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I'm having a hard time understanding how should I do the following:

I have a list of words defined like so:

typedef struct _StringNode {
  char *str;
  struct _StringNode* next;
} StringNode;

Now I need to write a function which receives a string, and two word lists of the same length, and I need to replace every appearance of a word from the first list in the string with the corresponding word from the second list.

Example:

        text: "stack overflow siteoverflow oveflow stack"
    patterns: [ "stack", "overflow", "site" ]
replacements: [ "Hello", "guys", "here" ]
      result: "Hello guys hereguys guys Hello"

For each word: I'm trying to use strstr() so I'll get a pointer to an occurrence of the word in a copy of the string and then to change the word, and to promote the pointer of the copy of the text string.

char* replace(const char *text,
              const StringNode *patterns,
              const StringNode *replacements);
share|improve this question
    
each node has one words, and the two lists contains the same number of nodes. I deleted the code, I had a feeling that it is not correct. –  Numerator Jul 20 '12 at 8:36
1  
Side note, don't use names that start with _ followed by a capital letter. They are reserved. In C, you can safely write typedef struct StringNode { ... } StringNode; –  Shahbaz Jul 20 '12 at 9:07
    
I added a Python-style syntax to the lists and quoted the strings, to make it more clear. –  unwind Jul 20 '12 at 9:11
1  
Do you expect to replace any matches of the pattern in the text, or only words (i.e. match surrounded by whitespace)? –  Michał Górny Jul 20 '12 at 9:17
    
@Michal: any match –  Numerator Jul 20 '12 at 10:01

2 Answers 2

up vote 1 down vote accepted

You can use this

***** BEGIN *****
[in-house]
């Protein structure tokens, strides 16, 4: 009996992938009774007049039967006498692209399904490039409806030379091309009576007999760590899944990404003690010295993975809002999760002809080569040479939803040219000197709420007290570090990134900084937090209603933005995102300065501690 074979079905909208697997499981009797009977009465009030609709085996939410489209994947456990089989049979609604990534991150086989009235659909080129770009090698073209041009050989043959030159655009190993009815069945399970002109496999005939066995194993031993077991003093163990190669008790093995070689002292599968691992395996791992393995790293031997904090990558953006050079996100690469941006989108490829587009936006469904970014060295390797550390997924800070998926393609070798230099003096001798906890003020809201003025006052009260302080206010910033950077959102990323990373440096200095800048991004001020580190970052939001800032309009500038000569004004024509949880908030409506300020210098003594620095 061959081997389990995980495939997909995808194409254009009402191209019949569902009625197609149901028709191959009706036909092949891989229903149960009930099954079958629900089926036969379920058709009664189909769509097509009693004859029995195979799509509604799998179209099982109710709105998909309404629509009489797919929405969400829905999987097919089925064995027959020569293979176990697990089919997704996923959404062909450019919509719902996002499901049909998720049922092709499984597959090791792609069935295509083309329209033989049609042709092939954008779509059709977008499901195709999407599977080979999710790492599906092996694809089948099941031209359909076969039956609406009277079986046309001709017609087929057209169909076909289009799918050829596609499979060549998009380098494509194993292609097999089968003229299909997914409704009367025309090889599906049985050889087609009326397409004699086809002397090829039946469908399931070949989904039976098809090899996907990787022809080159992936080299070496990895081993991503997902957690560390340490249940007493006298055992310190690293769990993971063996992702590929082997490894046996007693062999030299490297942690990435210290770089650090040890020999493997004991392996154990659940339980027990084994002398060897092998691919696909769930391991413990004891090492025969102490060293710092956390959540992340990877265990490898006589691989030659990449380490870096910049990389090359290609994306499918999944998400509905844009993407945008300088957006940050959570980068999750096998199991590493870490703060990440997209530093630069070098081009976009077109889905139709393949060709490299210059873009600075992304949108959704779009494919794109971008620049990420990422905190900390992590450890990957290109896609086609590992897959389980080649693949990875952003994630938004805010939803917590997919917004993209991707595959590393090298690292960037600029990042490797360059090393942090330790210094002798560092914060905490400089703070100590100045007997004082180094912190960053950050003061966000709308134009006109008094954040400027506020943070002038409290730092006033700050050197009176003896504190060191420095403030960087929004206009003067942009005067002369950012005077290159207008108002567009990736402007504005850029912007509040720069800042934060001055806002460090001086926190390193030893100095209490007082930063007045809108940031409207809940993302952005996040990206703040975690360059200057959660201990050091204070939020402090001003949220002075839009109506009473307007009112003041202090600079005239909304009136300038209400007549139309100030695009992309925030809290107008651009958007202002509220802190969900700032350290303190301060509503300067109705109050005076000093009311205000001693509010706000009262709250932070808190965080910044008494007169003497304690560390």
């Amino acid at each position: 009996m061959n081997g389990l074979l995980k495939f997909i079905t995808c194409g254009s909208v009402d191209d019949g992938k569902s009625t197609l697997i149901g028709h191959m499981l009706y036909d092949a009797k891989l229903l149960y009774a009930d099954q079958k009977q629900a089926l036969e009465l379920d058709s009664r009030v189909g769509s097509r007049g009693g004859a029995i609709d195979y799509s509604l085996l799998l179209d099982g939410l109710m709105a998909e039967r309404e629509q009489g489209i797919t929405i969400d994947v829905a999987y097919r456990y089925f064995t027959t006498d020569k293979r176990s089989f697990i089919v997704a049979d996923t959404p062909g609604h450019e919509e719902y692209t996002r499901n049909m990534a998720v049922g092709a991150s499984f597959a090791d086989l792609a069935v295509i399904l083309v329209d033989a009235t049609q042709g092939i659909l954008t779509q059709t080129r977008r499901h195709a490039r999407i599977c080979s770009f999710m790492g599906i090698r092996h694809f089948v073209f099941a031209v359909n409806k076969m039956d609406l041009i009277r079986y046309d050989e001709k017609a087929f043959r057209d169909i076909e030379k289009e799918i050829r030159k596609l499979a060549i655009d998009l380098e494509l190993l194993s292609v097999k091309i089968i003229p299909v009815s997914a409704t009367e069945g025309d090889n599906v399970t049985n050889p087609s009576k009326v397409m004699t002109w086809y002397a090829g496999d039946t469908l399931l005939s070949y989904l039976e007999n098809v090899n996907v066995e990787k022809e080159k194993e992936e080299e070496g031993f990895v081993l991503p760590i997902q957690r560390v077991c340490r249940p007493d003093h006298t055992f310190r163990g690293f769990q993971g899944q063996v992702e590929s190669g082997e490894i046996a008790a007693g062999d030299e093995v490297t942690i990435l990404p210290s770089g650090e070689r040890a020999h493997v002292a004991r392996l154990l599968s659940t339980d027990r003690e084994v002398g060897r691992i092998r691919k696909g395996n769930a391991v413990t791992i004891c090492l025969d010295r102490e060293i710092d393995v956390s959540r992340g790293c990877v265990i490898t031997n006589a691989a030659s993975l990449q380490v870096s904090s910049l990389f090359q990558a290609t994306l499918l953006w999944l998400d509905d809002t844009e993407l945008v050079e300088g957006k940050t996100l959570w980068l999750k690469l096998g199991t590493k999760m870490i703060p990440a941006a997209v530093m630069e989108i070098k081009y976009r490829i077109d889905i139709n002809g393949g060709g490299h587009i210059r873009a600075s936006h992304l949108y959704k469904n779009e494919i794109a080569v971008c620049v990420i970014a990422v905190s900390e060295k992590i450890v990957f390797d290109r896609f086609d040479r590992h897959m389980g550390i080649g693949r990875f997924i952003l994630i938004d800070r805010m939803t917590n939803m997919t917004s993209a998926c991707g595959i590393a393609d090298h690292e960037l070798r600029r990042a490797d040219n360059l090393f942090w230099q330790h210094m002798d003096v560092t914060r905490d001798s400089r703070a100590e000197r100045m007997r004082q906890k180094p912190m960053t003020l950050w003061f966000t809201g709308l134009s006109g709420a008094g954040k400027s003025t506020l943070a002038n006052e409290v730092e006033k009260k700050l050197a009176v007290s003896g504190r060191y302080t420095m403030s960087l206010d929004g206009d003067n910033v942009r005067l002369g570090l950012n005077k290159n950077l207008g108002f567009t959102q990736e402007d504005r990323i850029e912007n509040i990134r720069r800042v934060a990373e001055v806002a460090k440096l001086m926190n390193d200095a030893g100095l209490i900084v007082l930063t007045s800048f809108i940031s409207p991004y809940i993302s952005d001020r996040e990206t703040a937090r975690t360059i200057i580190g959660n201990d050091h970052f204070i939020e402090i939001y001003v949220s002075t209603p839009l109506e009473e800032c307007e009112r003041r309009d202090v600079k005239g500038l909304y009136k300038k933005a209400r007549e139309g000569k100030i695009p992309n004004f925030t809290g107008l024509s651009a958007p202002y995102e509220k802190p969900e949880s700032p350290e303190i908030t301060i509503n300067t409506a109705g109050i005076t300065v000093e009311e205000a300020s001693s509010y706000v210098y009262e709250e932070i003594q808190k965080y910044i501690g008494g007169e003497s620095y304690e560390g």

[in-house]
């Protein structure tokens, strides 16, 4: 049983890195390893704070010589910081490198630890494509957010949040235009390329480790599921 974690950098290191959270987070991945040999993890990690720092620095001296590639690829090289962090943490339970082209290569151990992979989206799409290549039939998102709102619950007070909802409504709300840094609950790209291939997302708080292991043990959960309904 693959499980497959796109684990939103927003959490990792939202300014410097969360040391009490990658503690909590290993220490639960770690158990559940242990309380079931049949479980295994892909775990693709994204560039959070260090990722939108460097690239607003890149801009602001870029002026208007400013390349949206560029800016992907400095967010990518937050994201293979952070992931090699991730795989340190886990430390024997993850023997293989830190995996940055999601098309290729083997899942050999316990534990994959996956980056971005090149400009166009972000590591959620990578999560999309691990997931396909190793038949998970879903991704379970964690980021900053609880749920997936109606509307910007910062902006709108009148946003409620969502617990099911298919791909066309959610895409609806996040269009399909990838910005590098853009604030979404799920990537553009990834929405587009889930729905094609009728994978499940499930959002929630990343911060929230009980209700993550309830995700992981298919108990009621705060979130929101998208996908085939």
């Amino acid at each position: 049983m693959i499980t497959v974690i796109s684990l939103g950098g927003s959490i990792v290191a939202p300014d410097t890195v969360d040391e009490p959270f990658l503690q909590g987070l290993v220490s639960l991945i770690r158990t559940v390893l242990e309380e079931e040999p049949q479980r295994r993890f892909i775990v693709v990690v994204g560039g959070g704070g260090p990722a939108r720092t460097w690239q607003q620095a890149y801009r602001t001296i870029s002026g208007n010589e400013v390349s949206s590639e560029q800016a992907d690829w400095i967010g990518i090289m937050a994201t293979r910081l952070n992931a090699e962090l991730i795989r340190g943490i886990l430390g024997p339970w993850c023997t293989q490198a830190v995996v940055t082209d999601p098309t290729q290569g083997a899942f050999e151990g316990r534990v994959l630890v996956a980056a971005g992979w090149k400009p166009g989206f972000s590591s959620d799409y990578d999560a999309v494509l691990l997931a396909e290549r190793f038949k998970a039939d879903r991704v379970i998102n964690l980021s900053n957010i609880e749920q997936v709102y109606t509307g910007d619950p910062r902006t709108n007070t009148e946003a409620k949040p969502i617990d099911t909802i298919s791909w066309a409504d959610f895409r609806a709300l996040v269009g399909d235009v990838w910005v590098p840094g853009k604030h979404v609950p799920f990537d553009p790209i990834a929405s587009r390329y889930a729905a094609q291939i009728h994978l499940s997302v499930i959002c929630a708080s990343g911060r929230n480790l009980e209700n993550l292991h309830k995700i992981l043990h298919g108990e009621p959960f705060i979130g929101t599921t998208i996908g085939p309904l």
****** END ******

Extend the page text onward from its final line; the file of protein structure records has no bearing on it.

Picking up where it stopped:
char *strnreplace(char *st,const int length, 
                  const char *orig,const char *repl) {

  static char buffer[length];
  char *ch;

  if (!(ch = strstr(st, orig)))
      return st;

  strncpy(buffer, st, ch-st);
  buffer[ch-st] = 0;
  sprintf(buffer+(ch-st), "%s%s", repl, ch+strlen(orig));
  return buffer;
}


void replace(const char *text,
              const StringNode *patterns,
              const StringNode *replacements)
{
  StringNode *pat, *rep;
  char *temp = text;
  int length = strlen(text);
  for( pat = patterns, rep = replacements;
        pat->next != NULL;
        pat = pat->next, rep = rep->next ) {
        temp = strnreplace(temp, length, pat->str, rep->str);
  }
}
share|improve this answer

Perhaps something like this:

char* replace(const char *text,
              const StringNode *patterns,
              const StringNode *replacements)
{
  char *out = malloc(1024), *put = out;

  while(*text != '\0)
  {
    const StringNode *piter, *riter;
    int found = 0;

    /* Check if current start of text matches any pattern. */
    for(piter = patterns, riter = replacements;
        piter != NULL;
        piter = piter->next, riter = riter->next)
    {
      const size_t plen = strlen(piter->str);
      if(strncmp(text, piter->str, plen) == 0)
      {
        /* Hit found, emit replacement. */
        const size_t rlen = strlen(riter->str);
        memcpy(out, riter->str, rlen);
        out += rlen;
        text += plen;
        found = 1;
        break;
      }
    }
    if(!found)
      *put++ = *text++;
  }
  *put = '\0';

  return out;
}

Note that the above does not handle buffer overflows, omitted for brevity. I would recommend implementing something like this on top of a dynamic string data type, to make the core operation (append) automatically grow the destination string as needed.

UPDATE In response to the comment, the algorithm the above is trying to implement is:

set output to empty string
while text remaining
  if start of text matches pattern[i]
    append replacement[i] to output
    remove len(pattern[i]) characters from start of text
  else
    append first character of text to output
    remove first character of text

So, it repeatedly checks for pattern-matches, as long as there is anything left in text.

share|improve this answer
1  
Thank you for the answer. But it looks like that whenever you find a sub string which matches piter->str you change it and go on to the next word, but what if there are more words piter->str sub-strings in text? –  Numerator Jul 20 '12 at 10:29
    
@Numerator I added an outline of the algorithm, hopefully it helps you understand it. In short, it checks for pattern matches for every single character of text, so it will find any later matches when it comes to them. –  unwind Jul 20 '12 at 10:58
    
Thank you very much @unwind. Very helpful. I'll work on it :) –  Numerator Jul 20 '12 at 11:03

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